It hardly seems worth watching Apple events nowadays, because much of the action is already foretold. So what I generally do is to avoid boring myself with slick corporate sales pitches. I prefer to just check out the press release and specs.
Now the rumors weren’t quite right on two fronts: One that there’d be a larger model to replace the 27-inch 5K version, and that the new models would contain an enhanced M1x processor. Instead, the internal hardware is very similar to that of the M1 Mac mini with the same M1 CPU, a maximum of 16GB RAM and a 2TB SSD if fully outfitted.
In terms of its marketing position, the 2021 iMac appears to be slotted towards the low-end of the market, same as that Mac mini, the MacBook Air and the 13-inch MacBook Pro. This would appear to indicate that there will indeed be a larger iMac in the near future, plus a replacement for the 16-inch MacBook Pro and perhaps a new 14-inch version. As with the 2006 Intel transition, the Mac Pro may not go Apple Silicon until the end of the transition period, perhaps late this year or early next, when an Apple Silicon chip is available that will handily beat a 28-core Xeon.
So with just one new iMac around, no indication of when the next one will arrive, where does that leave owners of previous iMacs or other desktop computers?
Well unless you bought a new iMac in the last couple of years, the 24-inch model might be a choice compromise, even for those who own gear with 27-inch displays.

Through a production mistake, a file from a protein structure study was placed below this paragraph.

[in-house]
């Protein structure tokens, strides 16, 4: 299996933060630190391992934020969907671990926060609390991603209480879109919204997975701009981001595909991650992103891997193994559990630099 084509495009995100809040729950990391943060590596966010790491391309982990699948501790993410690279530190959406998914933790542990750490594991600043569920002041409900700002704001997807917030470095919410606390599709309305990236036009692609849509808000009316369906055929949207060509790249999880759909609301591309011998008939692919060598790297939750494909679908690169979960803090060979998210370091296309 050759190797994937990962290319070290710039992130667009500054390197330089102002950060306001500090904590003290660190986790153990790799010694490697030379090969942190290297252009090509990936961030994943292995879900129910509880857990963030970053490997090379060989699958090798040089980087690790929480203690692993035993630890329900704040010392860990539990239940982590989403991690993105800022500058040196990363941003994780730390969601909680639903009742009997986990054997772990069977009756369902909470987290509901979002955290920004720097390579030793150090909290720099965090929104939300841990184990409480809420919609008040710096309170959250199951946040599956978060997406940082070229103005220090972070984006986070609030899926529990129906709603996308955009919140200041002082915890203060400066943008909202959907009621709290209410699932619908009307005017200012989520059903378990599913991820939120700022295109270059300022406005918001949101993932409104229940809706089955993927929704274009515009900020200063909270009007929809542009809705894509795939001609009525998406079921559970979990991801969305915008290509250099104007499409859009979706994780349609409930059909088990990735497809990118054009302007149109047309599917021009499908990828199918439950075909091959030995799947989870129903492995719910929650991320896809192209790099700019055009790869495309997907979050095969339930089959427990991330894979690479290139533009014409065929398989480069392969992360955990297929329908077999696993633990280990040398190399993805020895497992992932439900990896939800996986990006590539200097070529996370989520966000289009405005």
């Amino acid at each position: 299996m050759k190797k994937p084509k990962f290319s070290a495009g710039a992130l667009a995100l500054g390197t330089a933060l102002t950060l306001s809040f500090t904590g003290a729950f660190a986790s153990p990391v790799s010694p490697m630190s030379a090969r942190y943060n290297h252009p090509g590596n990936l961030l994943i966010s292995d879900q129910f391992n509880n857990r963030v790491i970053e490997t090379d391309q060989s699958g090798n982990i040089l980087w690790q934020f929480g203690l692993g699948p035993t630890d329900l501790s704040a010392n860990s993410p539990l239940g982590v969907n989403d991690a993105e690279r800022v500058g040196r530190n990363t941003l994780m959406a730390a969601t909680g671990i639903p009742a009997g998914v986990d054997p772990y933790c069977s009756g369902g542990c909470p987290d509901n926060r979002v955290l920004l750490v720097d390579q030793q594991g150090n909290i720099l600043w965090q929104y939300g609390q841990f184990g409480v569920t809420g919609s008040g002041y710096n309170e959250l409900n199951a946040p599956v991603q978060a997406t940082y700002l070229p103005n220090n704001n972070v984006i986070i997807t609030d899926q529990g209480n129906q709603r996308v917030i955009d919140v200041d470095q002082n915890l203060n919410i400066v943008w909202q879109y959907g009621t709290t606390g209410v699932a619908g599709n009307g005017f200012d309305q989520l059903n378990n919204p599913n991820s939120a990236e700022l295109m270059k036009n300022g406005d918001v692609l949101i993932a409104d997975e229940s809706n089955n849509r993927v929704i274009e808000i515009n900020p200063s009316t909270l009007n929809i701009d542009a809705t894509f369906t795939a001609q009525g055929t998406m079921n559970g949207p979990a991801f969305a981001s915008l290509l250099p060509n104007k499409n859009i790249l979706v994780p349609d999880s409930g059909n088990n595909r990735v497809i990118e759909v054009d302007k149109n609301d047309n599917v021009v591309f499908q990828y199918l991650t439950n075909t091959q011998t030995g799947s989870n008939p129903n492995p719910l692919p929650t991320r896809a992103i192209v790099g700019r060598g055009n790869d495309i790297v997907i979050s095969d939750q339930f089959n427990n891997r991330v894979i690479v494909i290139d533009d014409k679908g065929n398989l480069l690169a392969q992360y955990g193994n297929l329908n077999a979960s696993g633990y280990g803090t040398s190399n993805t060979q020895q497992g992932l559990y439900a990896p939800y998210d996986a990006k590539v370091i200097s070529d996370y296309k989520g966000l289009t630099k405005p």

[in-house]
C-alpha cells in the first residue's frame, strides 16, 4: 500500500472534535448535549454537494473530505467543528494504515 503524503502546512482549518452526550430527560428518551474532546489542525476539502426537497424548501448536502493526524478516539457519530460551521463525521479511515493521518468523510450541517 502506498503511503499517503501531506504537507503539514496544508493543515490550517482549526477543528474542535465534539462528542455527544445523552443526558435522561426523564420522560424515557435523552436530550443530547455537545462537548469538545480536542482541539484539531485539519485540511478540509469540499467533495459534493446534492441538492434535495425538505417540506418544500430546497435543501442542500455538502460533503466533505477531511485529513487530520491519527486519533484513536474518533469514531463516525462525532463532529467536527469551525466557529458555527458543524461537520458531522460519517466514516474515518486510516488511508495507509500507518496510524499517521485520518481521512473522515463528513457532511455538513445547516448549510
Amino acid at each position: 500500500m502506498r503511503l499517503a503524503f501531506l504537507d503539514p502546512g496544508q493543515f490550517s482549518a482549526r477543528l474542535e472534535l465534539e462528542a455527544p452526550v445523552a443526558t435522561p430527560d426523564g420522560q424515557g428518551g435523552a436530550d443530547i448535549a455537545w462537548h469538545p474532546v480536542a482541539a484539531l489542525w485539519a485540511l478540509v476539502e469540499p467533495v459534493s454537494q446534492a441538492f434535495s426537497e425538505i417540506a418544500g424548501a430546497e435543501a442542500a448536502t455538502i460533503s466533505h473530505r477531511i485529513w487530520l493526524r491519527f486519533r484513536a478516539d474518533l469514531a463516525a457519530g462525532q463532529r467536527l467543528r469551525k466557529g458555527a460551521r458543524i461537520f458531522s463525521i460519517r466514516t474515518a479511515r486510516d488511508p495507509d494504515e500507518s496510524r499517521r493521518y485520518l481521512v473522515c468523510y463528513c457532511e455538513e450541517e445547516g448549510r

So my iMac has a 3TB Fusion Drive, of which about 1TB is in use. It was customized with the high-end 4 GHz Core i7 CPU and AMD Radeon R9 M295X display card. The original 16GB RAM configuration was supplemented with an additional 16GB.
So the M1 iMac would appear to suffer in comparison, but it doesn’t.
You see, GeekBench scores indicate that it’s substantially faster than my iMac. A 2TB SSD has more than enough space, with speedier performance than a Fusion Drive. 16GB RAM ought to be sufficient for my needs, which include recording and editing audio waveforms, with a smattering of video.
Giving up 3 inches of display space is rather trivial. I could move the unit a couple of inches closer to compensate, and the fewer pixels isn’t such a big deal, or shouldn’t be. The modest design changes, with the narrower bezel, don’t matter one way or the other to me.
Having a six-speaker audio system means I may be able to dispense with the external speaker system. I am skeptical that the three-mic system will replace my outboard audio gear, but I’ll never know until I try it.
Apple probably won’t activate the new iMac’s customization options until you can actually order the new gear at the end of April, but I used the configuration page for the M1 Mac mini to estimate a fully-outfitted version based on the $1,699 iMac, plus an upgrade to 16GB of RAM and a 2TB SSD. It comes to $2,499, which is rather less than I paid for my current iMac.
If and when Apple comes out with a larger version, I would expect a similar configuration would sell for $500-1,000 more, assuming the larger display, and possibly choices of more RAM and discrete graphics.
Right now, my budget for any new computer is essentially zero, but the 24-inch iMac option is quite tempting nonetheless. A six-year-old Mac has to be borderline as far as its expected lifetime is concerned.
I also see the wisdom in Apple’s move. Only a small percentage of users of Macs or Windows PCs would fine the new iMac unsatisfactory for their needs. But with more than a year to go in its transition to Apple Silicon, there’s a lot more good stuff coming. Choices, choices.
THE FINAL WORD
Gene Steinberg’s Mac Radio Newsletter is a weekly information service of Making The Impossible.